Precarity and Populism as Neo-liberal Contradictions: Failed Promises of the “Demographic Bonus”

Dr Ariane Utomo1, Dr Inaya Rakhmani2, Dr Bagus Takwin3, Dr Hizkia Yosias Polimpung4, Diatyka Widya Permata Yasih5, Abdil Mughis Mudhoffir6

1School Of Geography, University Of Melbourne, Australia, 2Faculty of Social and Political Sciences, Universitas Indonesia, , Indonesia, 3Faculty of Psychology, Universitas Indonesia, , Indonesia, 4Faculty of Communications, Universitas Bhayangkara , , Indonesia, 5Department of Sociology, Universitas Indonesia, and Asia Institute,  University of Melbourne and, , Australia, 6 Department of Sociology, State University of Jakarta, and Asia Institute, University of Melbourne , , Australia

Chair: Ariane Utomo


As a consequence of neo-liberal restructuring, there has been an increase of labour market flexibility in the developed and developing world. This panel unpacks the complexities and contradictions in these transformative processes by scrutinising the “demographic bonus” in Southeast Asia’s largest economy and fourth largest democracy in the world—Indonesia. Recent discussions on Indonesia’s changing age structure have focused on the demographic window of opportunity. This entails a promising economic and democratic future from having large cohorts of productive, entrepreneurial, and politically engaged young adults. What is often forgotten is that such a rosy picture is dependent upon  a set of preconditions concerning human capital, job creation, and social cohesion. The lack of these preconditions has manifested in forms of social inequalities which foregrounded the rise of right-wing populist narratives in Indonesia. Against the background of demographic and political transitions, our panel focuses on precarious employment and the revival of conservative ideals among young urban Indonesians. We discuss interrelated issues around schooling and skilling, informality, premature deindustrialisation, the gig economy, inequality, precarity, Islamic piety, and democracy.  Accounting for the changing nature of work faced by large cohorts of young adults is key to understand the effects of neo-liberalism in Indonesia.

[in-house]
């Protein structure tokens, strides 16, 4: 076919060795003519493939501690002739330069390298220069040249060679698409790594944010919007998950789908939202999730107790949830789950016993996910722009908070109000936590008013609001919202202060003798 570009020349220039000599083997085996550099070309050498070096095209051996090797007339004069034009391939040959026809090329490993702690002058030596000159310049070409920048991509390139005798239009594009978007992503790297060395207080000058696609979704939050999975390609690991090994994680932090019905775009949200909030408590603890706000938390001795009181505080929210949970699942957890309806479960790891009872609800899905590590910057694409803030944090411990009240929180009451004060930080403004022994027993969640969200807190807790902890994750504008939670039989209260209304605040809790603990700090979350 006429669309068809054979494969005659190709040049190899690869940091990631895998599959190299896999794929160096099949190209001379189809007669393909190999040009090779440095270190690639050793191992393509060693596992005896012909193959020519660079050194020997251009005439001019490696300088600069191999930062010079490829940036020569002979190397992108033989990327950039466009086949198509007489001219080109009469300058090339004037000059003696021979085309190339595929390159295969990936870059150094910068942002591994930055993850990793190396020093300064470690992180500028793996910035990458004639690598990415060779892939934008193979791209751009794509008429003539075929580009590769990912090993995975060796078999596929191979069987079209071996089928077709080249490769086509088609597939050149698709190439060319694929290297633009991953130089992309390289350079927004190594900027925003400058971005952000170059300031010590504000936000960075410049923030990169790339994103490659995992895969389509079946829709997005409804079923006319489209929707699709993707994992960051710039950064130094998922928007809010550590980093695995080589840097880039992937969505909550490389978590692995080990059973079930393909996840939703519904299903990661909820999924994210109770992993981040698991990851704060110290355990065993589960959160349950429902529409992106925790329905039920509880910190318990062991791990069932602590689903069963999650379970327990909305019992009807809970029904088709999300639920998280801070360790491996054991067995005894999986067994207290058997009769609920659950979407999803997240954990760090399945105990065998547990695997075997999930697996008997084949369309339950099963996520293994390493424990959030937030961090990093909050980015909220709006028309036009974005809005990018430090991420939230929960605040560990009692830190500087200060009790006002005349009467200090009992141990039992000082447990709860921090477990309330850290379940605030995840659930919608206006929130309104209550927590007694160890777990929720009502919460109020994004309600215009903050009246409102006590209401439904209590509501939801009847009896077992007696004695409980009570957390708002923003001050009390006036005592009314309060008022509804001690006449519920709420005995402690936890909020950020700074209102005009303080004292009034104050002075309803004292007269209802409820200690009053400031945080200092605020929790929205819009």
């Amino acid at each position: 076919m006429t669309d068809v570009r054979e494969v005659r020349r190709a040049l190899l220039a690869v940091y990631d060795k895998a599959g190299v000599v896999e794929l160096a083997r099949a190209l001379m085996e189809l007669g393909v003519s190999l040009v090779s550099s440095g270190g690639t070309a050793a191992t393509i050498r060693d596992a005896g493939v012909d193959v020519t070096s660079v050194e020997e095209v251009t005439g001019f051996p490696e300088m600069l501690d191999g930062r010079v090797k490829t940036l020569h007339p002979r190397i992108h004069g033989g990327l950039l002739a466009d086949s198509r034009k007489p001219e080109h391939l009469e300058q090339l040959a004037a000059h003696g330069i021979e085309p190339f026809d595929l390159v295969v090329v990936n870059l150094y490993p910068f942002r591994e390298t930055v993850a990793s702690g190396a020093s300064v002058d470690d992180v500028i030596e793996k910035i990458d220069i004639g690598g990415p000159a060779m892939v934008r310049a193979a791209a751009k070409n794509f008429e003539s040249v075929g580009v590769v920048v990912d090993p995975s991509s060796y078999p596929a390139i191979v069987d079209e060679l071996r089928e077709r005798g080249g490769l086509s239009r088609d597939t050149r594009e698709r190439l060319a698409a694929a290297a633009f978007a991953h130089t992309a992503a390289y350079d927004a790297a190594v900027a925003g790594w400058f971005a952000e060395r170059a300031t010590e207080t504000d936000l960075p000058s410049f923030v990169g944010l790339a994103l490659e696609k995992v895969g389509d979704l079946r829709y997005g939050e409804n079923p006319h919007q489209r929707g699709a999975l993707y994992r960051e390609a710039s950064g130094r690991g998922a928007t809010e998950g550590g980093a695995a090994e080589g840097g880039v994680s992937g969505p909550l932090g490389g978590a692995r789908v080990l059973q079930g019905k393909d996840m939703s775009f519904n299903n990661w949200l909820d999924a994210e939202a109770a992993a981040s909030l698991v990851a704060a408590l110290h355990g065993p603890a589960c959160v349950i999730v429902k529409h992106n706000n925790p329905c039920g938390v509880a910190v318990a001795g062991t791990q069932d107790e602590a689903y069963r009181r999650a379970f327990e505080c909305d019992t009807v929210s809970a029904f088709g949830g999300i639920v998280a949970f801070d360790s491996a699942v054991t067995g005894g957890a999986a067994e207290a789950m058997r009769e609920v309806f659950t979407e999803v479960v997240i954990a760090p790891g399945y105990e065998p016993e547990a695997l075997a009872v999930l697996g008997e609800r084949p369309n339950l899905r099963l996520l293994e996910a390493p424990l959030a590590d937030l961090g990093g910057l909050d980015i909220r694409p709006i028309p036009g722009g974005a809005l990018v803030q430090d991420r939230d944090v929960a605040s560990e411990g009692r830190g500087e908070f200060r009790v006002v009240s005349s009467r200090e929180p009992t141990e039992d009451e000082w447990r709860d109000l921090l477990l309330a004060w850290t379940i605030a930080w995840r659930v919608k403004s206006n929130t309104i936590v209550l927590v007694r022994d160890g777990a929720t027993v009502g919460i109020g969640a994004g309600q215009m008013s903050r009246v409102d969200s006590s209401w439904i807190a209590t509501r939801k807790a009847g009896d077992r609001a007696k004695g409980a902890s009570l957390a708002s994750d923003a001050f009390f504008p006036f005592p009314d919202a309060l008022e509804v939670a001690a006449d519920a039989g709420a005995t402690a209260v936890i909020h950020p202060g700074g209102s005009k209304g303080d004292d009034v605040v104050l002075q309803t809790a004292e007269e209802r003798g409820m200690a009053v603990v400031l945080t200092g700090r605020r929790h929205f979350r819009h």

The Asian Studies Association of Australia (ASAA) is the peak body of university experts and educators on Asia in Australia. Established in 1976, we promote and support the study of Asia in Australian universities and knowledge of Asia among the broader community. Our membership is drawn mainly from academics and students, but also includes industry and government Asia experts. We take a strong interest in promoting knowledge about Asia in schools and in contributing to state and Commonwealth government policies related to Asia. We provide informed comment on Asia to a broad public through our bulletin, Asian Currents, and specialist research articles in our journal, Asian Studies Review. Four book series published under our auspices cover Southeast Asia, South Asia, East Asia and Women in Asia.

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